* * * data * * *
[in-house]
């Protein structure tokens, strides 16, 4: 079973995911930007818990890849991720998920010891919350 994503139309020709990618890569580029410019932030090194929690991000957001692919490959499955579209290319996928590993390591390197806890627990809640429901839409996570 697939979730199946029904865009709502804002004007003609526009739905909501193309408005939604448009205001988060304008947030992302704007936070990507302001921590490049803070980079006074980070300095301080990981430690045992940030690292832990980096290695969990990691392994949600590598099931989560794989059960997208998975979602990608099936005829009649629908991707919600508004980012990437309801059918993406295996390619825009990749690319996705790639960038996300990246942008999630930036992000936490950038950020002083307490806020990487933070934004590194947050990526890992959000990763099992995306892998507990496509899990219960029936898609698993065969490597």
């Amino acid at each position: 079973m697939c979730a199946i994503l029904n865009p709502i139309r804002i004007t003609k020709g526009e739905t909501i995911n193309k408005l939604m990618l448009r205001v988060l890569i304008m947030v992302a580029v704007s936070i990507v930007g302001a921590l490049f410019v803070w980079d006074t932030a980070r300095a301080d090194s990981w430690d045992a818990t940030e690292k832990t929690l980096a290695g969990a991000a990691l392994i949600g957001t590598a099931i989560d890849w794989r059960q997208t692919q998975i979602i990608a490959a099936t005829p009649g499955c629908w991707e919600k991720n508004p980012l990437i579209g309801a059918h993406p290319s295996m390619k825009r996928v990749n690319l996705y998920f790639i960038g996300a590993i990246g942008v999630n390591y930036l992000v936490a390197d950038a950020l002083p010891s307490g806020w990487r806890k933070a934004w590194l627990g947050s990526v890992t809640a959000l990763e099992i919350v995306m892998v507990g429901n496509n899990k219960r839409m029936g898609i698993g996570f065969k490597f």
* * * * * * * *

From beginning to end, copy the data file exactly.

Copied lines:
[in-house]
């Protein structure tokens, strides 16, 4: 079973995911930007818990890849991720998920010891919350 994503139309020709990618890569580029410019932030090194929690991000957001692919490959499955579209290319996928590993390591390197806890627990809640429901839409996570 697939979730199946029904865009709502804002004007003609526009739905909501193309408005939604448009205001988060304008947030992302704007936070990507302001921590490049803070980079006074980070300095301080990981430690045992940030690292832990980096290695969990990691392994949600590598099931989560794989059960997208998975979602990608099936005829009649629908991707919600508004980012990437309801059918993406295996390619825009990749690319996705790639960038996300990246942008999630930036992000936490950038950020002083307490806020990487933070934004590194947050990526890992959000990763099992995306892998507990496509899990219960029936898609698993065969490597």
């Amino acid at each position: 079973m697939c979730a199946i994503l029904n865009p709502i139309r804002i004007t003609k020709g526009e739905t909501i995911n193309k408005l939604m990618l448009r205001v988060l890569i304008m947030v992302a580029v704007s936070i990507v930007g302001a921590l490049f410019v803070w980079d006074t932030a980070r300095a301080d090194s990981w430690d045992a818990t940030e690292k832990t929690l980096a290695g969990a991000a990691l392994i949600g957001t590598a099931i989560d890849w794989r059960q997208t692919q998975i979602i990608a490959a099936t005829p009649g499955c629908w991707e919600k991720n508004p980012l990437i579209g309801a059918h993406p290319s295996m390619k825009r996928v990749n690319l996705y998920f790639i960038g996300a590993i990246g942008v999630n390591y930036l992000v936490a390197d950038a950020l002083p010891s307490g806020w990487r806890k933070a934004w590194l627990g947050s990526v890992t809640a959000l990763e099992i919350v995306m892998v507990g429901n496509n899990k219960r839409m029936g898609i698993g996570f065969k490597f």